Course Hero. "The Moonstone Study Guide." Course Hero. 3 Aug. 2017. Web. 18 Mar. 2018. <https://www.coursehero.com/lit/The-Moonstone/>.
Course Hero. (2017, August 3). The Moonstone Study Guide. In Course Hero. Retrieved March 18, 2018, from https://www.coursehero.com/lit/The-Moonstone/
(Course Hero, 2017)
Course Hero. "The Moonstone Study Guide." August 3, 2017. Accessed March 18, 2018. https://www.coursehero.com/lit/The-Moonstone/.
Course Hero, "The Moonstone Study Guide," August 3, 2017, accessed March 18, 2018, https://www.coursehero.com/lit/The-Moonstone/.
This first section of the novel is subtitled "The Events related by Gabriel Betteredge, house-steward in the service of Julia, Lady Verinder." Betteredge has been tasked by Franklin Blake, Lady Verinder's nephew, to write down his recollection of the events surrounding the disappearance of the Moonstone in 1848. Blake plans to use Betteredge's narrative, along with others connected with the Diamond, to narrate the events of the loss and subsequent rediscovery of the Moonstone. Betteredge consults his copy of Robinson Crusoe for guidance before he begins. It is his habit always to refer to the novel in times of need.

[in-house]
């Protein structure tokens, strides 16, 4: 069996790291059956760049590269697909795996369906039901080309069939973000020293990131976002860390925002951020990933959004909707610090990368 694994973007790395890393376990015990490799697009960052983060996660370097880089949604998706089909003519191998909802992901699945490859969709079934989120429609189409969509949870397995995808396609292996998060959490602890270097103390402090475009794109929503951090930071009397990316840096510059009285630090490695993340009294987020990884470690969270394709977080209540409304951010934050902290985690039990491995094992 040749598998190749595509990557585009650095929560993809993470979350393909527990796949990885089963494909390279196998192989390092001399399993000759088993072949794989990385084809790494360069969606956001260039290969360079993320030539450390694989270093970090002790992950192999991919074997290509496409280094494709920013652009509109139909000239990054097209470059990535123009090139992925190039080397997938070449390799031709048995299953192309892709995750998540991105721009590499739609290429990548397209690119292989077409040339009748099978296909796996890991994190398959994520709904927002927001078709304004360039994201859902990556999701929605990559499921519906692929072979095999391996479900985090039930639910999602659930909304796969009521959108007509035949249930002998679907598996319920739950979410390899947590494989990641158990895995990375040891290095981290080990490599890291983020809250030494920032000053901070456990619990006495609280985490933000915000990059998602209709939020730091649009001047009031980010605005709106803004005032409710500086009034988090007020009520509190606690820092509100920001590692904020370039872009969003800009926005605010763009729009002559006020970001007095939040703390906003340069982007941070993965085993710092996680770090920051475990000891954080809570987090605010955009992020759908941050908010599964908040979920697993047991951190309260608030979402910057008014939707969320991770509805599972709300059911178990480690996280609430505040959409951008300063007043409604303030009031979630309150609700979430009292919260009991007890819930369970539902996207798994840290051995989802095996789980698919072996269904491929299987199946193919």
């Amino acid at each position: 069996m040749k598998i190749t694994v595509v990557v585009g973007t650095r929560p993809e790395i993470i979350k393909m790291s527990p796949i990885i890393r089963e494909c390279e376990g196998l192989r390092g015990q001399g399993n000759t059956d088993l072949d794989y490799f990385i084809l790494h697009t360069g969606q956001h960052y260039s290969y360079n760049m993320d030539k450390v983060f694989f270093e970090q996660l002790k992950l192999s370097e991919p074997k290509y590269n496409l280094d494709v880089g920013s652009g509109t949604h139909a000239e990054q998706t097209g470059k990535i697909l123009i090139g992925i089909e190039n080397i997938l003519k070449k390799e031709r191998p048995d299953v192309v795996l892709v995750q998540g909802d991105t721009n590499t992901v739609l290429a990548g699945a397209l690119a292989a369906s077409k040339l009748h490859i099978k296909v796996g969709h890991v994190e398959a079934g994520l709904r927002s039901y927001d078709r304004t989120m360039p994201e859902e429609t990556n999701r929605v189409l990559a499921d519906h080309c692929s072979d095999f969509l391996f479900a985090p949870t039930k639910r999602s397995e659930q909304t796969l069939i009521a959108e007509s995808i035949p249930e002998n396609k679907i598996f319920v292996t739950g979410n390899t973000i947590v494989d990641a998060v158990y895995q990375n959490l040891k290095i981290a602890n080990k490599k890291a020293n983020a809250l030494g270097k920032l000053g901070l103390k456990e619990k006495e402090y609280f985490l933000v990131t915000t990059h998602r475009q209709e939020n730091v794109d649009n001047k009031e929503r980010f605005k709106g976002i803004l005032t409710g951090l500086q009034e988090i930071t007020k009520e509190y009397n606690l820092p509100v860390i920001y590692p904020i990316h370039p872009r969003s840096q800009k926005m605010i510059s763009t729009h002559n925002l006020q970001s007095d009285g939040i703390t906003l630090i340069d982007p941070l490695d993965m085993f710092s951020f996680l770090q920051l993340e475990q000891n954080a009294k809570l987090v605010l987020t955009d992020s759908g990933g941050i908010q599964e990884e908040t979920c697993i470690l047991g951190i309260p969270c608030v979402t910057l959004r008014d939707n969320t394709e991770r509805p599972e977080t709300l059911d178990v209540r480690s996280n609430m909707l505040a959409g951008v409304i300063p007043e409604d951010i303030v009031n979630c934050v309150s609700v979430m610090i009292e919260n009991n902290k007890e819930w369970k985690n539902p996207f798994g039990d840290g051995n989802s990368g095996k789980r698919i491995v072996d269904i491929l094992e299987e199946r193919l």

Betteredge introduces his employer, Lady Julia Verinder. She is the daughter of Sir Herncastle and the youngest of three sisters. Her brother is the John Herncastle from the Prologue. Betteredge has worked for the Verinders his entire life. Lady Verinder has a daughter named Rachel; Betteredge's daughter Penelope grows up with Rachel and eventually becomes her maid.
Gabriel Betteredge is the narrator of the First Period of The Moonstone. He details the rules Franklin Blake outlined to him for the narrative, making Blake a kind of editor within the framing device of the story, and possibly another level of narrative unreliability because he's the one compiling everyone's narratives.
Betteredge's narration is rife with references to his favorite book, Robinson Crusoe, which he uses as his bible, consulting it in times of stress or trouble. His reliance on the text is an endearing, humorous trait. Readers are supposed to like Betteredge and find him a sympathetic character. He's meant to be rambling and bit ridiculous. As a narrator he is intensely loyal to the Verinders. As such, readers must bear in mind his narrative will be colored by his feelings.